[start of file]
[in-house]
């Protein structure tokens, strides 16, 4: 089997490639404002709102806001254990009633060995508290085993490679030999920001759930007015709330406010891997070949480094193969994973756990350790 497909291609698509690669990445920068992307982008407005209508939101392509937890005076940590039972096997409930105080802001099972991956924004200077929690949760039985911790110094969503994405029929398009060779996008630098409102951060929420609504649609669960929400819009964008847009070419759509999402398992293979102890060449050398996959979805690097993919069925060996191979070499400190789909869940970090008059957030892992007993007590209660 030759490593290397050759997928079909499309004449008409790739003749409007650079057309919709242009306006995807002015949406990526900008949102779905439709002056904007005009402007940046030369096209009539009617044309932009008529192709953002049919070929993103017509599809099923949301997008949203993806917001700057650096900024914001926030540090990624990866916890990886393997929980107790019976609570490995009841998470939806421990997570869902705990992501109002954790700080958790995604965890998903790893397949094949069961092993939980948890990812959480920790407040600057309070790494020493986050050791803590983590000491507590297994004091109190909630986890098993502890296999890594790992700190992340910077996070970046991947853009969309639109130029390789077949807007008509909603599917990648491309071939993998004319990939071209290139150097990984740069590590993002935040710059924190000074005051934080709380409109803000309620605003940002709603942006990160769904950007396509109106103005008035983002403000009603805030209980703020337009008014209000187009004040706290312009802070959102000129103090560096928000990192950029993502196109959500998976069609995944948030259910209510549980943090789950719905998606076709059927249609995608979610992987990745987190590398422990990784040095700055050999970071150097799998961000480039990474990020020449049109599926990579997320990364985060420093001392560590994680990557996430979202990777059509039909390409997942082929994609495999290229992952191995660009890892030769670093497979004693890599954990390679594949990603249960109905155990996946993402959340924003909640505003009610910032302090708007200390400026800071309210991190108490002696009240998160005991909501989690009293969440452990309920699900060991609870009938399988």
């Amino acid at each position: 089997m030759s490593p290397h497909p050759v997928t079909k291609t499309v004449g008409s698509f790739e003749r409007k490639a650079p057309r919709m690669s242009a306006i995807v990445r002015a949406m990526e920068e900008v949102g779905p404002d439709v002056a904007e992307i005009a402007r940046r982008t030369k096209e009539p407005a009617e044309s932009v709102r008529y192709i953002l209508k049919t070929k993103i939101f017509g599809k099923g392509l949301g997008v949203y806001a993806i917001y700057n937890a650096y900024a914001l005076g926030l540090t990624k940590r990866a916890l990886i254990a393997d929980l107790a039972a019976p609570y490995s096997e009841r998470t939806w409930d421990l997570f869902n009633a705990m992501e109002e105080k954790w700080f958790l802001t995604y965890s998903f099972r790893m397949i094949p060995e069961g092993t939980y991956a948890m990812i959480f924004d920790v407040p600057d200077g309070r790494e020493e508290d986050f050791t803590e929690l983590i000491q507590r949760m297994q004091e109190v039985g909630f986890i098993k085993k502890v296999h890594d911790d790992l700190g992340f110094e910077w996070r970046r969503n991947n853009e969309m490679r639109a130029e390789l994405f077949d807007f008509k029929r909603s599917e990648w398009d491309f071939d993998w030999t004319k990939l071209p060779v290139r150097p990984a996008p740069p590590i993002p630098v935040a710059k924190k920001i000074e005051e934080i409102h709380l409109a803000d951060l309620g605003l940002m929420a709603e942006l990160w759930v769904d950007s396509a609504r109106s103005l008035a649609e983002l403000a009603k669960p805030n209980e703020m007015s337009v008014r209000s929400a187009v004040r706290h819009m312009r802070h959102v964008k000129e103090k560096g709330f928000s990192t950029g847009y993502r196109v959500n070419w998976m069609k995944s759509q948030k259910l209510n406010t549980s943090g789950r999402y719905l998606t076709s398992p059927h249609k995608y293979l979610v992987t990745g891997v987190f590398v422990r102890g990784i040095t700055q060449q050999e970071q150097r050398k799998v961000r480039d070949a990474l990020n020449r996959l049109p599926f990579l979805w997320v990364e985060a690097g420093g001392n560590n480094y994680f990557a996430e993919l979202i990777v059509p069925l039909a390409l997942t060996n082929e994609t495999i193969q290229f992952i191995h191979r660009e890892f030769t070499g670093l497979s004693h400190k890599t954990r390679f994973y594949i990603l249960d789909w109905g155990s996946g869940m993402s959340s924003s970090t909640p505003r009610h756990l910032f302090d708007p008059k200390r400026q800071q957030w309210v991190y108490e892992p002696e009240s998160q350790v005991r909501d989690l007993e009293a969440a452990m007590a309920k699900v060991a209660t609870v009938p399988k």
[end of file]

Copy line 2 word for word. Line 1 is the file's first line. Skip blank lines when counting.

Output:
């Protein structure tokens, strides 16, 4: 089997490639404002709102806001254990009633060995508290085993490679030999920001759930007015709330406010891997070949480094193969994973756990350790 497909291609698509690669990445920068992307982008407005209508939101392509937890005076940590039972096997409930105080802001099972991956924004200077929690949760039985911790110094969503994405029929398009060779996008630098409102951060929420609504649609669960929400819009964008847009070419759509999402398992293979102890060449050398996959979805690097993919069925060996191979070499400190789909869940970090008059957030892992007993007590209660 030759490593290397050759997928079909499309004449008409790739003749409007650079057309919709242009306006995807002015949406990526900008949102779905439709002056904007005009402007940046030369096209009539009617044309932009008529192709953002049919070929993103017509599809099923949301997008949203993806917001700057650096900024914001926030540090990624990866916890990886393997929980107790019976609570490995009841998470939806421990997570869902705990992501109002954790700080958790995604965890998903790893397949094949069961092993939980948890990812959480920790407040600057309070790494020493986050050791803590983590000491507590297994004091109190909630986890098993502890296999890594790992700190992340910077996070970046991947853009969309639109130029390789077949807007008509909603599917990648491309071939993998004319990939071209290139150097990984740069590590993002935040710059924190000074005051934080709380409109803000309620605003940002709603942006990160769904950007396509109106103005008035983002403000009603805030209980703020337009008014209000187009004040706290312009802070959102000129103090560096928000990192950029993502196109959500998976069609995944948030259910209510549980943090789950719905998606076709059927249609995608979610992987990745987190590398422990990784040095700055050999970071150097799998961000480039990474990020020449049109599926990579997320990364985060420093001392560590994680990557996430979202990777059509039909390409997942082929994609495999290229992952191995660009890892030769670093497979004693890599954990390679594949990603249960109905155990996946993402959340924003909640505003009610910032302090708007200390400026800071309210991190108490002696009240998160005991909501989690009293969440452990309920699900060991609870009938399988």